First of all a confession. If you might recall I started Mike’s Monday Pics on June 21st last year to force myself to reduce the backlog of pictures I’ve set aside to upload to GreatBirdPics. At that time I had 554 pictures in the backlog. Over the past 8 months I actually moved a couple hundred into the site, getting the backlog down to 357, but the last couple of months I have added so many pics from our trips to Hilton Head, Florida, and California I now have 996 in the backlog! I missed Monday’s deadline so here are the pics I meant to put in Monday on Thursday. Only 989 to go!
I better get going – here are seven pics of swans I’ve taken the past few months along Centennial Trail in Lemont, IL. The Des Plaines River flows there and has open water most of the winter: this attracts all sorts of waterfowl, including swans. We see three types of swans there:
Mute Swans are seen year-round in the midwest and can be found in a variety of small lakes and rivers on a regular basis. They are very territorial so people put statues of them up in their ponds to scare Canada Geese away!
Here is another Mute Swan. You can see that the bill is oranger than the one above (it was probably less mature). Note the flotilla of Redheads swimming by it.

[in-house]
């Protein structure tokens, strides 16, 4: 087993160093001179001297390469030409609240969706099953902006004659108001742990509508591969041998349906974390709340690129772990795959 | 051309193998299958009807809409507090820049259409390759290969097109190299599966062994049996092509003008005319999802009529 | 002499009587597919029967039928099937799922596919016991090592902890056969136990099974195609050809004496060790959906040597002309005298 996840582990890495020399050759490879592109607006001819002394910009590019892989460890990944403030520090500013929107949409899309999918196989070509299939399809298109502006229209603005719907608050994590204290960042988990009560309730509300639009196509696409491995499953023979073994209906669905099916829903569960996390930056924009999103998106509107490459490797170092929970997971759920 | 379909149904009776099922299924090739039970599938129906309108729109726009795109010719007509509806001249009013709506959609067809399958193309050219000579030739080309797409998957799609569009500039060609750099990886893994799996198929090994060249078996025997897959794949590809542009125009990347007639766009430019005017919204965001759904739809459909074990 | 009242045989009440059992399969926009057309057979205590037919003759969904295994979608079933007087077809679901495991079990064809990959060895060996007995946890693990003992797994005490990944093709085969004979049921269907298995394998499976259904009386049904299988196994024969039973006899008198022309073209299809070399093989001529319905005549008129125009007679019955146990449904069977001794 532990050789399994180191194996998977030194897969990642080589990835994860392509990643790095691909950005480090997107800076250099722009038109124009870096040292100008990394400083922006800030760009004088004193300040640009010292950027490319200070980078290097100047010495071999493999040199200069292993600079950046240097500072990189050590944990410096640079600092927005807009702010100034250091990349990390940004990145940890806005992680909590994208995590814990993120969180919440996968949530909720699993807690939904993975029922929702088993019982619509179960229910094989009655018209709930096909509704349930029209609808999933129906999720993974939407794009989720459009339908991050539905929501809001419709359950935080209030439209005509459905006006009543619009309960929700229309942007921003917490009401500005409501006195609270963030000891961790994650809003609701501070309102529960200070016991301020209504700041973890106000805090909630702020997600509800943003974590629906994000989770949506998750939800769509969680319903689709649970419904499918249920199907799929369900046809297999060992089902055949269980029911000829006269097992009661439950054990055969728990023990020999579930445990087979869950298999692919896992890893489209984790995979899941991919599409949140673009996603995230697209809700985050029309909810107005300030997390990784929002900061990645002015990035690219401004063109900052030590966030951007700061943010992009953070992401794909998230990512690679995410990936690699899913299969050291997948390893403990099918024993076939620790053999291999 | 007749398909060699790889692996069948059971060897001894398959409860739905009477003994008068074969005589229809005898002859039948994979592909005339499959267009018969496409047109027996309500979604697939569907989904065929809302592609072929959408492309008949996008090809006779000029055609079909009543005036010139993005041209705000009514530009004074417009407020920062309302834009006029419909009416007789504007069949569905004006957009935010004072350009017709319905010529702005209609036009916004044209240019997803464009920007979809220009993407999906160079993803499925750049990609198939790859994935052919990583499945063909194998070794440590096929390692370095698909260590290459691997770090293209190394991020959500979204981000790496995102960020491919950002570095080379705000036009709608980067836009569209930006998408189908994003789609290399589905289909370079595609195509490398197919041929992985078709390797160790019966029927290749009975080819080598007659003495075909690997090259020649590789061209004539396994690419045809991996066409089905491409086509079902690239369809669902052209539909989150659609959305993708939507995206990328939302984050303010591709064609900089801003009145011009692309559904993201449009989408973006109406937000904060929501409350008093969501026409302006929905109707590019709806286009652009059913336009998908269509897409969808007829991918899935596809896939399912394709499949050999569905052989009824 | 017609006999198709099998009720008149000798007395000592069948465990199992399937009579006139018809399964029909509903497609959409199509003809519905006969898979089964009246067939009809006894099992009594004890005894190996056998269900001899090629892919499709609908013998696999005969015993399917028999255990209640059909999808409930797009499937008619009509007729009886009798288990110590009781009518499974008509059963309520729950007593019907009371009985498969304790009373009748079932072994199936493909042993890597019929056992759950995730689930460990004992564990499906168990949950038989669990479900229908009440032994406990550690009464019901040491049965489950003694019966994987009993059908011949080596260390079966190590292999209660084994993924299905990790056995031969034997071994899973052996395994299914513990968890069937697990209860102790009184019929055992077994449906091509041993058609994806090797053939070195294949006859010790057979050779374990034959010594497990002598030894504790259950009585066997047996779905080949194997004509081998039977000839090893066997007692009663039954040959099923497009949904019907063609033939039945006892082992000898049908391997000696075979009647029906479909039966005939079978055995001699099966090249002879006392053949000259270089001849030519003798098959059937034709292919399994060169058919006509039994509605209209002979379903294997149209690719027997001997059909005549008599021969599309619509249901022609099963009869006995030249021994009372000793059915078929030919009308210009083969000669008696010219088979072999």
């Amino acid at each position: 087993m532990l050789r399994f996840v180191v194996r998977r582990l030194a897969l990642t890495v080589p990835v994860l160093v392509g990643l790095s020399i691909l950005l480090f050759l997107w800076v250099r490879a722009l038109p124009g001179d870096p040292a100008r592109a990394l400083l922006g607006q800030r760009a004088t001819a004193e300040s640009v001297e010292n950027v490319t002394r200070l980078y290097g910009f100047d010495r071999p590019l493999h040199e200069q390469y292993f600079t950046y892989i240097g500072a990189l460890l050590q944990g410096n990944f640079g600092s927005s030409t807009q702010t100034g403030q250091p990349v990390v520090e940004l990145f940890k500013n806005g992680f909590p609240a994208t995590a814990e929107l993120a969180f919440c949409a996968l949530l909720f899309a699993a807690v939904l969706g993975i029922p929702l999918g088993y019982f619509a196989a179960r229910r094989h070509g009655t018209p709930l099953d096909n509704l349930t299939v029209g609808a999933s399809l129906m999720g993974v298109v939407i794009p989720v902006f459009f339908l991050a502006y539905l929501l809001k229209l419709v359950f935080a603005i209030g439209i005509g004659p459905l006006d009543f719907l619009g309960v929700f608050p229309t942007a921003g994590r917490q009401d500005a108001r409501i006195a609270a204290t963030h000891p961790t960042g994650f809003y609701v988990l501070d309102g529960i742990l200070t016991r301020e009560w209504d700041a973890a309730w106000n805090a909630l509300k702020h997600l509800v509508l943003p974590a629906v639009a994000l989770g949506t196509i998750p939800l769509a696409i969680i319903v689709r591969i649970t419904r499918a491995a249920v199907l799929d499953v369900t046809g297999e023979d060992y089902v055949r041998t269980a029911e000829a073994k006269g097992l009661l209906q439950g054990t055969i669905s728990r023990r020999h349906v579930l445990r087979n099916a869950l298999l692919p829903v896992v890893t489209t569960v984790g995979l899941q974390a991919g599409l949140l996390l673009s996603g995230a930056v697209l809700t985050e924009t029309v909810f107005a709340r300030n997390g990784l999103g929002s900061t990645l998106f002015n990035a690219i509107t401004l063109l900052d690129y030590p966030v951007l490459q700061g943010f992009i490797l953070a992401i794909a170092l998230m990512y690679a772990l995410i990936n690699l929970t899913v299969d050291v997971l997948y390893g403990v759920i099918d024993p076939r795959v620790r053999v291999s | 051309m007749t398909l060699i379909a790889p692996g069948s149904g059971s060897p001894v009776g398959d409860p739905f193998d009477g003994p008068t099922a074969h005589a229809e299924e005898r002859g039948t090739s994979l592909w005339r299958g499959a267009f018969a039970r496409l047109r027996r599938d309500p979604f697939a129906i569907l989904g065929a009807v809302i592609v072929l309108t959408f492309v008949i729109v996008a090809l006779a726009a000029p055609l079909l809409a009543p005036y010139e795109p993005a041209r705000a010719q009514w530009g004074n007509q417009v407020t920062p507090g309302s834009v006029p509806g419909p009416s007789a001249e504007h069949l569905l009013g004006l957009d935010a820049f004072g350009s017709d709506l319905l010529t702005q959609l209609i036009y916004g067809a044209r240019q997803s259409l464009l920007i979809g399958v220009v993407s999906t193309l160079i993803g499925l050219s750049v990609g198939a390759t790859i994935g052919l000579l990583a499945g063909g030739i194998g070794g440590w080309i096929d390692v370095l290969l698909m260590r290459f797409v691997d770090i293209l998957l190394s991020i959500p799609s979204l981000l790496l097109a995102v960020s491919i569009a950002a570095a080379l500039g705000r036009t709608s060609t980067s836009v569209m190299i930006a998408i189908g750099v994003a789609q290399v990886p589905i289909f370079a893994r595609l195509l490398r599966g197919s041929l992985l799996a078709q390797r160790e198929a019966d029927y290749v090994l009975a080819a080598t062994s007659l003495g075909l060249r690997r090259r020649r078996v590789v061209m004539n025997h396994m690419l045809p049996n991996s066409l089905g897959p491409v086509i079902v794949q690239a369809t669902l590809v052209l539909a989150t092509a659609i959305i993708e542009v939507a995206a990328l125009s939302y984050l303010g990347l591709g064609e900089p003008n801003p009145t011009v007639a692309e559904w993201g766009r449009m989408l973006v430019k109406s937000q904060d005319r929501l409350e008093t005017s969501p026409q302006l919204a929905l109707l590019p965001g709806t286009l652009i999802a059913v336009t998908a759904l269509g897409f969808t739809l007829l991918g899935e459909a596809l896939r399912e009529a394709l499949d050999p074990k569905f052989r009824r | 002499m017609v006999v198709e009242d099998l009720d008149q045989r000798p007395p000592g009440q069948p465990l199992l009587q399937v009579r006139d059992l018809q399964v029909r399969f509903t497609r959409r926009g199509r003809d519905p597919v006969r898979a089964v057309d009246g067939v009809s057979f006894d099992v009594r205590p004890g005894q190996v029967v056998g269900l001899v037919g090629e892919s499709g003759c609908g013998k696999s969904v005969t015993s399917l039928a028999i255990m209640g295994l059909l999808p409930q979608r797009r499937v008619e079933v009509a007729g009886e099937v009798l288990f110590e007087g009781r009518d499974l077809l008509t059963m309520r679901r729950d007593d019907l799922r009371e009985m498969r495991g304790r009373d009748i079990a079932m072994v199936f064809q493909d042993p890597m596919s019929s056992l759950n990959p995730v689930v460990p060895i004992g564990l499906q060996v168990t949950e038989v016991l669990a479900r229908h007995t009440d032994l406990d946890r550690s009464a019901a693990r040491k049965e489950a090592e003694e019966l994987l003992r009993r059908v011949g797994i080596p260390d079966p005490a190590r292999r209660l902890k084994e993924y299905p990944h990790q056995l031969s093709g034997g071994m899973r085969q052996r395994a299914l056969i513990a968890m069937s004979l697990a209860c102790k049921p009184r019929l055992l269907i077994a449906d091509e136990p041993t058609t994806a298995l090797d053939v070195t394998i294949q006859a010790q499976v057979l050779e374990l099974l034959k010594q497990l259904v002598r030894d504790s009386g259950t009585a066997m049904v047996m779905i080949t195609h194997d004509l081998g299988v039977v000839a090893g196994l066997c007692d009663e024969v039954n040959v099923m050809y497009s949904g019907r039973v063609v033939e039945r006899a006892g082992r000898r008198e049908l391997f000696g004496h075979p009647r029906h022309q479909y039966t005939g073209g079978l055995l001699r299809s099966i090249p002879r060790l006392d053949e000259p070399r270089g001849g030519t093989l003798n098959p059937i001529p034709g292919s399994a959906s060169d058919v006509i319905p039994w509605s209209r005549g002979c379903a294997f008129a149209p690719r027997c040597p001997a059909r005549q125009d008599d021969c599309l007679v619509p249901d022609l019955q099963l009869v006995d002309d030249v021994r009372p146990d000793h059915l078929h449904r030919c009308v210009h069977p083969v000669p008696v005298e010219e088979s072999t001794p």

Trumpeter Swans are also found on the open waters of the Des Plaines River, sometimes in large numbers. The last time we went there we counted 17 in the mile or so we covered. These are the largest swans we have in the U.S. Note in the first picture the black lines from the top of the eyes come together in a sharp V at the top of the bill. This is a good way to identify the Trumpeter, as the Tundra Swan’s border line is more of a U shape.
Our third type of swan is the Tundra Swan. Although we usually spot a couple every winter, the Tundra Swan is the least common of the three swans we see here. It is the smallest of the three, weighing about 10 lbs. less than the Trumpeter and is 10 inches shorter in length than both Mute and Trumpeter swans. The Tundra is most readily identified by the yellow line from the eye onto the bill. That is not alway present so its smaller size and the U shaped border between the forehead and bill helps to identify it.
Stay Safe. Go Birding. Take Pics. Share Here. Repeat.
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